June 12, 2018

Big Dink is very much ‘alive’ on this Father’s Day

     The best you can hope for is to be remembered.   
     This year marks the 20th year since Big Dink’s death.  And when we gather for Father’s Day 2018, he’ll be very much “alive” in memories.  There will be wads of damp Kleenexes.  Rarely do we get through those remembering-Granddaddy sessions that we don’t have to dab the corners of our eyes—some from laughter, some from sweet memories.
     Living across the street from my folks gave our children a chance to have daily experiences with their grandparents.  Alan, Emily and Eric got to enjoy their granddaddy’s semi-retired and retired mellow years.  He didn’t go to the office, but he never stopped working.
     Neighbors teased that he caught pine cones on their first bounce. Big Dink was a stickler about his yard.  While there was a riding Snapper in the shed, he preferred pushing a lawn mower for the exercise.  His funeral home director’s days were filled with starched shirts and neckties, but he wasn’t afraid to get dirty and sweat.  In fact—when he’d finish in the yard—he’d head to the laundry room, where he’d strip off his sopping, nasty clothes and streak to the shower.
     When he came back clean and clothed, Mother would typically have an egg-salad sandwich, chips, some carrot sticks and a glass of ice water waiting.  All these years later, Alan does a perfect imitation of his granddaddy rattling the ice in a dimpled, green plastic tumbler.  Shaking a glass, Alan says, “Granddaddy says that makes the water colder.”  And when he rattles it some more, everyone nods and laughs.
     There’s a sandwich shop across the street from the office where Eric and I work.  About once a week, he and I order egg-salad sandwiches and reminisce about those days on the corner of Ninth and Persimmon streets.  I can almost hear the sucking sound Big Dink and Margie’s hollow-core back door made when we opened it to step into their kitchen.  Invariably, Mother would scramble to her feet.  “Sit here,” she’d say, “while I make you and the kids a sandwich.”  And my dad would rattle his glass and wipe the egg salad off his moustache.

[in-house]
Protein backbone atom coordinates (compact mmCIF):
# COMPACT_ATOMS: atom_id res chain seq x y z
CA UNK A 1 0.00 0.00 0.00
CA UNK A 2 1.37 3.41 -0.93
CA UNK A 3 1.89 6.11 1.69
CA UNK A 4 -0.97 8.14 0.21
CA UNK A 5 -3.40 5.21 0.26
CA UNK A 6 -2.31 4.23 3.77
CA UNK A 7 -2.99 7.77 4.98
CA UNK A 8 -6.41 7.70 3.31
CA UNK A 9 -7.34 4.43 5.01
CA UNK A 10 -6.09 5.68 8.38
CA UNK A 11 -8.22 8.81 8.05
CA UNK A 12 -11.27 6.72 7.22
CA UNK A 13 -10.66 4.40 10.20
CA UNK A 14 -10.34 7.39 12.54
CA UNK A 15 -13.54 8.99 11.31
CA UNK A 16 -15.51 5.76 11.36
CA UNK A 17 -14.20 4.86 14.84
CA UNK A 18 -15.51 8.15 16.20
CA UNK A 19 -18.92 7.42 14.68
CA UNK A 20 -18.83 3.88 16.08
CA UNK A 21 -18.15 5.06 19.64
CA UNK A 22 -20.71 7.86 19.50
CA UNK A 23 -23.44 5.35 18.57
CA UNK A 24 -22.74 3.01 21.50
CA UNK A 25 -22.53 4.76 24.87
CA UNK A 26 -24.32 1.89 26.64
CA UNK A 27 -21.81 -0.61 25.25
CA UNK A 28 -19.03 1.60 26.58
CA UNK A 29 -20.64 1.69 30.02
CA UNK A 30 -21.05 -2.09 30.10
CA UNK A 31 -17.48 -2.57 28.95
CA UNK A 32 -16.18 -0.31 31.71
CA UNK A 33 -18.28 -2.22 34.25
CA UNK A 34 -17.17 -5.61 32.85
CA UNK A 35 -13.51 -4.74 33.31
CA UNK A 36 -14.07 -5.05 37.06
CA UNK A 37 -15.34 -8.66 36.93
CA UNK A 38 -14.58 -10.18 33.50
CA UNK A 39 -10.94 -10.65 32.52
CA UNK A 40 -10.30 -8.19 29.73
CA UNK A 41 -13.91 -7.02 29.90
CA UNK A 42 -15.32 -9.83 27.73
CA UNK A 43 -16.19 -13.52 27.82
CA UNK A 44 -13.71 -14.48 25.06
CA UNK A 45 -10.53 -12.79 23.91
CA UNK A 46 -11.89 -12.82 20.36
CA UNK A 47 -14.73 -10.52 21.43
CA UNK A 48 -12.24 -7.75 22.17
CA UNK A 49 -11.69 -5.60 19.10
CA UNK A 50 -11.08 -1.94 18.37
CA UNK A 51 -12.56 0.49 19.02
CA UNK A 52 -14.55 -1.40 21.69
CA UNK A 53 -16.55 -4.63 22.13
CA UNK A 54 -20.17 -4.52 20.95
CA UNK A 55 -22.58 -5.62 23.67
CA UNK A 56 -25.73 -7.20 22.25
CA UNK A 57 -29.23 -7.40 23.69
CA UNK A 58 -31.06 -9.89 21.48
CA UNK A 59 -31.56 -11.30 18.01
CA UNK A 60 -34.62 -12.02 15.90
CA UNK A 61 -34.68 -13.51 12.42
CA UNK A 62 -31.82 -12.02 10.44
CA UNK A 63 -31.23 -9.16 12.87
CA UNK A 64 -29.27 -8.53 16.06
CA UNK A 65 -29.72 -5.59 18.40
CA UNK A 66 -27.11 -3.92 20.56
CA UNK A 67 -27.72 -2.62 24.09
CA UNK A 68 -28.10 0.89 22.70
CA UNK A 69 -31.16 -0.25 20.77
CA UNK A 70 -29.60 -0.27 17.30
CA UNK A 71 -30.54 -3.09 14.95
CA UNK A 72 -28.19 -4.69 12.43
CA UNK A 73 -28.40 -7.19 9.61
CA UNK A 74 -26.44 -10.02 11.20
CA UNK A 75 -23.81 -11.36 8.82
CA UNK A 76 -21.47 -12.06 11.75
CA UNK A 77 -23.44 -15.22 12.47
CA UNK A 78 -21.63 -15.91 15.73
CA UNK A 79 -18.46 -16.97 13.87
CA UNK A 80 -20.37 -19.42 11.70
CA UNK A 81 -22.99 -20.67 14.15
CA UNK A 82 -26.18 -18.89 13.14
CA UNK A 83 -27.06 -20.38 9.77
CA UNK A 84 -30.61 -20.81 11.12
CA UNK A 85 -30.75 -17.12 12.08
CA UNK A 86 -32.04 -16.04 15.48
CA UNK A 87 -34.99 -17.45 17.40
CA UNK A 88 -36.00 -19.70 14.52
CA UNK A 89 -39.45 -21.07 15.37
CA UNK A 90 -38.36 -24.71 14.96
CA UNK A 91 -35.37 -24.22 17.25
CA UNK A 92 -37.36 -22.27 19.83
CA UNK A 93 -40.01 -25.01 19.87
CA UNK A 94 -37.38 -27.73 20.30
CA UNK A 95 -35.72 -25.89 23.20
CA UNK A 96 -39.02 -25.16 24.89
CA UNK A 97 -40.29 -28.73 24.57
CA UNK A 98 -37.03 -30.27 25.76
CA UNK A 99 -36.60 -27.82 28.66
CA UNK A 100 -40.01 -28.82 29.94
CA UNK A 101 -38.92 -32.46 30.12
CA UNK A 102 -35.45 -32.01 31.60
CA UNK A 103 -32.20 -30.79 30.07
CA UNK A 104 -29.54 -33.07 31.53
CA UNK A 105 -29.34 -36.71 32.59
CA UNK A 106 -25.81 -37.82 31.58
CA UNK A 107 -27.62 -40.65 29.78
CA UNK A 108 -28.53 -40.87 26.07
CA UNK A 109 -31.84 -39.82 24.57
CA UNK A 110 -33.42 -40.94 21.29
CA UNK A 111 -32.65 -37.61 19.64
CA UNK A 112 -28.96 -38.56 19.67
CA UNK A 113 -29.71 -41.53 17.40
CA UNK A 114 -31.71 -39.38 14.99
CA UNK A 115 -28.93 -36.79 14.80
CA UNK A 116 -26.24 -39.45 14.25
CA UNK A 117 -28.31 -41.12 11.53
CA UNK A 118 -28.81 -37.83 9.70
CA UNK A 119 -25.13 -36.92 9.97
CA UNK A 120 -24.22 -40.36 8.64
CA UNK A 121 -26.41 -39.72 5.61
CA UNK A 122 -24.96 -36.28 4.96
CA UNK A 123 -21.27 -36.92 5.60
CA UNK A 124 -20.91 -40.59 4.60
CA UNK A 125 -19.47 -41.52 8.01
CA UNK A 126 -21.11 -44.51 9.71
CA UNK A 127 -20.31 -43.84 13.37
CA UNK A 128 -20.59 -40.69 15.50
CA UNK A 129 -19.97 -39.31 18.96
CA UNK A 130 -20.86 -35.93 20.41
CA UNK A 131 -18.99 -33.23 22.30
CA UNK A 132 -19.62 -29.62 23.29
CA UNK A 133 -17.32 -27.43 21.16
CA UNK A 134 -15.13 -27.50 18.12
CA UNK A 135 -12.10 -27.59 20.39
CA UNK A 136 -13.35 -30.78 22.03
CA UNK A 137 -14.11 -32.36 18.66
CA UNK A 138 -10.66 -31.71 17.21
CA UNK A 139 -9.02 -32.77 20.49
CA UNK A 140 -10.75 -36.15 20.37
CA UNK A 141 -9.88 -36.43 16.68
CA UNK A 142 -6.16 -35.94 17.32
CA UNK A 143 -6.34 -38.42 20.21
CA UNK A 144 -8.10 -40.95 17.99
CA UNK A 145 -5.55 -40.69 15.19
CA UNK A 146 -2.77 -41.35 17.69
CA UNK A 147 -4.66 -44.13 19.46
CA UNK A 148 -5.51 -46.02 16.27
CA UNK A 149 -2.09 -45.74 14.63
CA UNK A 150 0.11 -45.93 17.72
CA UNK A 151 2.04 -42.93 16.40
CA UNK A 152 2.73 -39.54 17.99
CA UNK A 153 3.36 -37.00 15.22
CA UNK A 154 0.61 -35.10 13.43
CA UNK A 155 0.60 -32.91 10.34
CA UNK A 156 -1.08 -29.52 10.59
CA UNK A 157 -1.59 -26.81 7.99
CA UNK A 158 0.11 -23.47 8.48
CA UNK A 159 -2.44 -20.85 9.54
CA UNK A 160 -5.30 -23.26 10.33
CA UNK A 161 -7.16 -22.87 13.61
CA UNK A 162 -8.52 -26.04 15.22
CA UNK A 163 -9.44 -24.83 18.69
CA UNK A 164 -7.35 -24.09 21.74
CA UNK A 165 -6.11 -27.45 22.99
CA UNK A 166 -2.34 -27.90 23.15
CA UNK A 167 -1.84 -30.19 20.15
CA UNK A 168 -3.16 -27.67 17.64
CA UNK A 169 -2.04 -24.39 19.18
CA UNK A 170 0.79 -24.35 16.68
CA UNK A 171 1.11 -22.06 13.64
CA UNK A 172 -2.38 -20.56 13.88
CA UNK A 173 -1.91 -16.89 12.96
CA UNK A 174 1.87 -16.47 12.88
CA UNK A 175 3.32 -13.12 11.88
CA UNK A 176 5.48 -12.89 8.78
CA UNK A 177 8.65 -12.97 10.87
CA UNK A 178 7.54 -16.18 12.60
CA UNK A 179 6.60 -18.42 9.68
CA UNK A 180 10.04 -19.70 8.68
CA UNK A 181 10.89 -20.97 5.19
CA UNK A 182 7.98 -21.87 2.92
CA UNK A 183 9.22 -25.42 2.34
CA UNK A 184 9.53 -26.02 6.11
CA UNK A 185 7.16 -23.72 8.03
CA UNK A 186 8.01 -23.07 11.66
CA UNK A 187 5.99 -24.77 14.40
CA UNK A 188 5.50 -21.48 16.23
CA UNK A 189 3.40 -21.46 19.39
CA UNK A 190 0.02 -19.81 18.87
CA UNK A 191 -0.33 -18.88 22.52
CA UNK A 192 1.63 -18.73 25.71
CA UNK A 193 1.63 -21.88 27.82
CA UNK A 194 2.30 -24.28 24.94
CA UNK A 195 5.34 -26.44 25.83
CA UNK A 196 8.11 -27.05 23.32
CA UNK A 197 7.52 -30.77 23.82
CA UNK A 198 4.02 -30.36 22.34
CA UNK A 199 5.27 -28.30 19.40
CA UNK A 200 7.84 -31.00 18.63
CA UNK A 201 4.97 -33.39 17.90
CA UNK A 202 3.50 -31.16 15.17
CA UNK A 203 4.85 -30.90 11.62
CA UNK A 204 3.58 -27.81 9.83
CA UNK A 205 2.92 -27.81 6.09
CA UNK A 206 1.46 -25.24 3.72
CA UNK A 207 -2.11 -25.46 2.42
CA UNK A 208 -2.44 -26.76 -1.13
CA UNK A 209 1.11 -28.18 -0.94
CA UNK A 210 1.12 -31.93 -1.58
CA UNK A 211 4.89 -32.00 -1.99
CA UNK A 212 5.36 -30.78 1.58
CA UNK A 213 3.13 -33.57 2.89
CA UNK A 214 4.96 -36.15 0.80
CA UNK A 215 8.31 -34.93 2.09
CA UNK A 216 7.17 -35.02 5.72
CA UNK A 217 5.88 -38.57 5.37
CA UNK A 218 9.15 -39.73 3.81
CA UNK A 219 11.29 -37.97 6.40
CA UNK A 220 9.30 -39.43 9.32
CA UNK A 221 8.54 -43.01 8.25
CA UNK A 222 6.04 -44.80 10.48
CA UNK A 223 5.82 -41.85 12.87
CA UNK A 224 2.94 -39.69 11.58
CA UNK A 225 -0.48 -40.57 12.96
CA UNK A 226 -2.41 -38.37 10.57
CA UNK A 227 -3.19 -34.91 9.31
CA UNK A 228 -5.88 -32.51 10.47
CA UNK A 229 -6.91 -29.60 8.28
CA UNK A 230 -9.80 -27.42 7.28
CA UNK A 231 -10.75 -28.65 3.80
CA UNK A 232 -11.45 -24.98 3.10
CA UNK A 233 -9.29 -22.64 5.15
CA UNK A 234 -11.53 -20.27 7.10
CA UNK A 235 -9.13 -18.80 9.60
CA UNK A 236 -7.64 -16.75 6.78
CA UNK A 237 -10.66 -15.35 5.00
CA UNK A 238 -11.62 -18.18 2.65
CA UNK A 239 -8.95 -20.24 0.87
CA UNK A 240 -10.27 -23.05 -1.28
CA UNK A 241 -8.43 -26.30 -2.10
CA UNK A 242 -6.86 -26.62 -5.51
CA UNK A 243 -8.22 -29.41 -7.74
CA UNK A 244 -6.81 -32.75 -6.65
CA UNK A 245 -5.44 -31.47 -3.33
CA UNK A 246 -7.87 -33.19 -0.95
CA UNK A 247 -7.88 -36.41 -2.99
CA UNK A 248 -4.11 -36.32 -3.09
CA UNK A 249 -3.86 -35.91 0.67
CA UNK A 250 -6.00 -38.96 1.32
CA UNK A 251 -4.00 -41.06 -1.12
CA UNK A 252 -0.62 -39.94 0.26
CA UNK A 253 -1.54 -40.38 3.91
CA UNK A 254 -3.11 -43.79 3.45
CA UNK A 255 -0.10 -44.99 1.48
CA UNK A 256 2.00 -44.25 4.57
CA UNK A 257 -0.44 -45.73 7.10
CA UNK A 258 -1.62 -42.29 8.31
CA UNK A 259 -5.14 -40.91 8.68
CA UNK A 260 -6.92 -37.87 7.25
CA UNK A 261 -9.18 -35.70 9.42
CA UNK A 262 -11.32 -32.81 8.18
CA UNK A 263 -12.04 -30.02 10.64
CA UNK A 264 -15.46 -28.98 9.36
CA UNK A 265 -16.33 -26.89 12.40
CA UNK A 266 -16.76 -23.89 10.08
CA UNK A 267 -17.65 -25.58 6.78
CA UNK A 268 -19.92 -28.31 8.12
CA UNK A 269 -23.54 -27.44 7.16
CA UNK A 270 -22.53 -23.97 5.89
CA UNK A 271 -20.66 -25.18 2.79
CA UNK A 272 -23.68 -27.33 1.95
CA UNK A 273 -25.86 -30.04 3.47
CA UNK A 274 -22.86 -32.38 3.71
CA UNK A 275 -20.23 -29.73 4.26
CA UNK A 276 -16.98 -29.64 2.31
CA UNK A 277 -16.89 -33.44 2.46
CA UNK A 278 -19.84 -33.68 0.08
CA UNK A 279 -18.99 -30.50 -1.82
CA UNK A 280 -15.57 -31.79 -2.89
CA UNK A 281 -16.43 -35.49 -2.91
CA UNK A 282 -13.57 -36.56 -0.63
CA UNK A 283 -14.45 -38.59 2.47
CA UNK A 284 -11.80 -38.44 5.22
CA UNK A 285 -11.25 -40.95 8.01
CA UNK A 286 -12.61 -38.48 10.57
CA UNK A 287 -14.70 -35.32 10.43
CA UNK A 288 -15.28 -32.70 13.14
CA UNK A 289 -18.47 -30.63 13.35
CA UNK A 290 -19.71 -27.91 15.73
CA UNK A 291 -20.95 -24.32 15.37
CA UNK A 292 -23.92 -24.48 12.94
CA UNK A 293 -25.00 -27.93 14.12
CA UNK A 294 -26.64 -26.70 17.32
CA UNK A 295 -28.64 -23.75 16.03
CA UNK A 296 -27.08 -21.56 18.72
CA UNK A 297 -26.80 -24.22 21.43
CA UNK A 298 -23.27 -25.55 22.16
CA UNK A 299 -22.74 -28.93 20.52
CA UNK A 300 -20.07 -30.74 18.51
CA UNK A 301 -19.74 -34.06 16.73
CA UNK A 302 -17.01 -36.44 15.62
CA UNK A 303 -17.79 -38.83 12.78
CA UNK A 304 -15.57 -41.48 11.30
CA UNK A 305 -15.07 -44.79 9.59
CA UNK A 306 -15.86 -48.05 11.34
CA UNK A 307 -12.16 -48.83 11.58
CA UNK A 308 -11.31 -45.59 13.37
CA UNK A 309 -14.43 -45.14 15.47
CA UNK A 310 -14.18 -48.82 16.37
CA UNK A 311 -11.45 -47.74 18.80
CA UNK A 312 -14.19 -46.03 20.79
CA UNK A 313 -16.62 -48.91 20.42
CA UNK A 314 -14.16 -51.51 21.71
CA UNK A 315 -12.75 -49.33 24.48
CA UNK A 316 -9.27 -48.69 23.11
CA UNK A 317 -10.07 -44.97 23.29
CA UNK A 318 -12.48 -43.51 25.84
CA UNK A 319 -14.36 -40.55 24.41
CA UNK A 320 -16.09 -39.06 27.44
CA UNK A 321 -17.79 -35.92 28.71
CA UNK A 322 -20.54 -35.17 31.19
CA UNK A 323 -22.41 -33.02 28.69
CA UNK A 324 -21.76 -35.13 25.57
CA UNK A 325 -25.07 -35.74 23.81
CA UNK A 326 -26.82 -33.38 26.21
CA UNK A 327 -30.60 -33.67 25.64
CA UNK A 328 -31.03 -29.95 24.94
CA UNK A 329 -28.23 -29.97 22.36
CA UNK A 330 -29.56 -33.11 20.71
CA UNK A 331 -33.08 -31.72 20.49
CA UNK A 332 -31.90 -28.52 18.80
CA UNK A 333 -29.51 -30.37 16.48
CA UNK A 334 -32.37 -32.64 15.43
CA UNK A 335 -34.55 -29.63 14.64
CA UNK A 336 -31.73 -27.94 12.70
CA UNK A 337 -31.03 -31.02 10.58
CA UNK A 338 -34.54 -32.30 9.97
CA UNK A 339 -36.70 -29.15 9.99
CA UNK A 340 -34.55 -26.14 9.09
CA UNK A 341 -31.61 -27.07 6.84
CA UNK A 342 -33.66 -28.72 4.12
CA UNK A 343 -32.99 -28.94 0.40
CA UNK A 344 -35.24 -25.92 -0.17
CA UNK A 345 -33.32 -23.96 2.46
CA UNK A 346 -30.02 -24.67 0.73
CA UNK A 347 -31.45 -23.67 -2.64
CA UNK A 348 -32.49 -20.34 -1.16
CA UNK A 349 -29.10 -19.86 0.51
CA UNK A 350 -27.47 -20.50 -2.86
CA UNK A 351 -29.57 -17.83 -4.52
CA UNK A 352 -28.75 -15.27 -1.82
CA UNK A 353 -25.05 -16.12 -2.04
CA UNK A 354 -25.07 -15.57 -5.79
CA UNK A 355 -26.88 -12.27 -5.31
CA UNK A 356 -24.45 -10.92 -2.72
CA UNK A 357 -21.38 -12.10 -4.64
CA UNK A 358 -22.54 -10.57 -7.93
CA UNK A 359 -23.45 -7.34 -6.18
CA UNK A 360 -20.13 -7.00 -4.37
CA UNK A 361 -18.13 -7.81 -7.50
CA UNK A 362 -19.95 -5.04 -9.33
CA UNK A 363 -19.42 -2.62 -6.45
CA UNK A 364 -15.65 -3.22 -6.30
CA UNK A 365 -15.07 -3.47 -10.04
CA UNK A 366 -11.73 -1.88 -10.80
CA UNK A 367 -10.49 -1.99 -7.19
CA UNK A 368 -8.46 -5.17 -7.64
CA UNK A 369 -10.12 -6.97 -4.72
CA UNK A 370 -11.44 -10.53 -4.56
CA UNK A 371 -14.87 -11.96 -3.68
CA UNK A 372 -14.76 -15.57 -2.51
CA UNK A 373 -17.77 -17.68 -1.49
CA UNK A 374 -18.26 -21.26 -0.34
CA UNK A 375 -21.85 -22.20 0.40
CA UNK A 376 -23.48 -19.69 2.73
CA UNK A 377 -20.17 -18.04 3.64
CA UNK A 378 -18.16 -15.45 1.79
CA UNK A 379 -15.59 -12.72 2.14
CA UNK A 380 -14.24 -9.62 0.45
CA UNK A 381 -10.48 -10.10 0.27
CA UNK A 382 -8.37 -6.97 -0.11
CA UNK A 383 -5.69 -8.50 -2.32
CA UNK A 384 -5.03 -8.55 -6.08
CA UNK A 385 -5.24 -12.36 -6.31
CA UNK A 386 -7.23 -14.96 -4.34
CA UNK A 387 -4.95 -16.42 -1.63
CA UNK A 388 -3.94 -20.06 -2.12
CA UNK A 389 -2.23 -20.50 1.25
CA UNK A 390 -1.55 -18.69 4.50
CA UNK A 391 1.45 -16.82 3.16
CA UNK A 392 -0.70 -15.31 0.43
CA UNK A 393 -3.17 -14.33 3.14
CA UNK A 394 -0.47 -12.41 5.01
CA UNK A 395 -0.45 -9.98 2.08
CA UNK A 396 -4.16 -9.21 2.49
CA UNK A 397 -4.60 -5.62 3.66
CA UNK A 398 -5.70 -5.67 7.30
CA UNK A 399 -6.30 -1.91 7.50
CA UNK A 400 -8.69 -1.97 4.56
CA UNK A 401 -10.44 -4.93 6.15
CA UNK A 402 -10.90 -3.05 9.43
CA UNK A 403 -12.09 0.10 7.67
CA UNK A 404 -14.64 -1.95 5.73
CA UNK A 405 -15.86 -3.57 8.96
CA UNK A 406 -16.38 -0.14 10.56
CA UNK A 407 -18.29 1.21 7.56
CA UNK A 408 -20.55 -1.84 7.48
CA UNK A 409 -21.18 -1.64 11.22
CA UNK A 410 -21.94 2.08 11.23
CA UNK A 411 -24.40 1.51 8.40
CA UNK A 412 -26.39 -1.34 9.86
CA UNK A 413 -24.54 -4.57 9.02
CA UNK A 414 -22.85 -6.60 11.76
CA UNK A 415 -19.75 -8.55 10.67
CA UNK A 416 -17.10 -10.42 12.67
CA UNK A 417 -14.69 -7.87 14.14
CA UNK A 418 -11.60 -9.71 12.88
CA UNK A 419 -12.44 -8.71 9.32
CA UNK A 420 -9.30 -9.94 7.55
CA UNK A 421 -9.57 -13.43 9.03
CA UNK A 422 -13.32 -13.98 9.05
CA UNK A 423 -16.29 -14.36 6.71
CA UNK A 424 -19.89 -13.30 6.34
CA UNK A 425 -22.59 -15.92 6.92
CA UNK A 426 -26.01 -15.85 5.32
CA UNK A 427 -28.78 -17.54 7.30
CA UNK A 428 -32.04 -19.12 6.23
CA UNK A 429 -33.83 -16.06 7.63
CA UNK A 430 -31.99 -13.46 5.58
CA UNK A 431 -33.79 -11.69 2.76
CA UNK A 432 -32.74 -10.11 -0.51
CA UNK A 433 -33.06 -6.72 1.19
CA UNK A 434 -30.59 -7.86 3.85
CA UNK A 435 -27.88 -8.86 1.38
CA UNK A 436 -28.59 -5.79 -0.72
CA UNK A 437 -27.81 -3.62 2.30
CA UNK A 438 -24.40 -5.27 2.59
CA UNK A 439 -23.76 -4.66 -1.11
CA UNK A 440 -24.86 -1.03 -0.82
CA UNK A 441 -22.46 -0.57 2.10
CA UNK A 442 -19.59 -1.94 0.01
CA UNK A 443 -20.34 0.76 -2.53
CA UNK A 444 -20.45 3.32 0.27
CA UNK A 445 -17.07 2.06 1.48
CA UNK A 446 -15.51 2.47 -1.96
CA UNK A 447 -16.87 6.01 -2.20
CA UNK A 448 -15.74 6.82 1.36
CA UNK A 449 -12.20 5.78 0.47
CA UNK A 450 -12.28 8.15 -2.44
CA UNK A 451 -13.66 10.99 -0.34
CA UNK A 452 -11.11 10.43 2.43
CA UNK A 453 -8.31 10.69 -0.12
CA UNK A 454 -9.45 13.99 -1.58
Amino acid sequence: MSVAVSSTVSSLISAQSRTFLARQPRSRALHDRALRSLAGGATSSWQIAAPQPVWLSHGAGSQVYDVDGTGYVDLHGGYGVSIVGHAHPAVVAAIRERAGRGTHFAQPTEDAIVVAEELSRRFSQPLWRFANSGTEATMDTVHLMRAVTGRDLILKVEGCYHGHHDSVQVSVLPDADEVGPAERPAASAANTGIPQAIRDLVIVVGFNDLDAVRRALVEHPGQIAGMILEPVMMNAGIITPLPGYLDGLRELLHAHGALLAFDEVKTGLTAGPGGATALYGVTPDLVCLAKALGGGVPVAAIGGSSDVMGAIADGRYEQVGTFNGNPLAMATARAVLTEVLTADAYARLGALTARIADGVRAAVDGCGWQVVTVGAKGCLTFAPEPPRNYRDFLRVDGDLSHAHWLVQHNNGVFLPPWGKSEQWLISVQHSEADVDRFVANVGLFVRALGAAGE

Emily likes to tell the little-girl story about how she and her cousins, Morgan and Sail, loved to pile up in the same bed at their grandparents’ house.  Once, in the middle of the night, the three decided it was too hot. Emily tiptoed into the hall and pulled the thermostat down to a polar-bear setting.  The next morning, Granddaddy came out of his room with a blue nose and goosebumps.   You knew he was in his mellow years when the famous penny-pinching grandpa laughed the loudest.   That story always gets hands reaching for the Kleenex.
     Eric was the last of the six grandchildren.  His grandmother nicknamed him “PJ,” for biblical disciples Peter and John—big and strong, but tender-hearted.  One day, Eric was in his granddaddy’s woodworking shop when Big Dink asked him to step on a board.  With a pencil, he traced Eric’s foot for a shoeshine-box top pattern.  Before my dad died, he made more than 200 of those boxes for sales associates in our company.  And on the bottom of Eric and Alan’s shoeshine boxes, he wrote his birthdate … so that they’d never forget Feb. 8, 1922.
     Not a chance.
     Pass that box of tissues.
     Happy Father’s Day.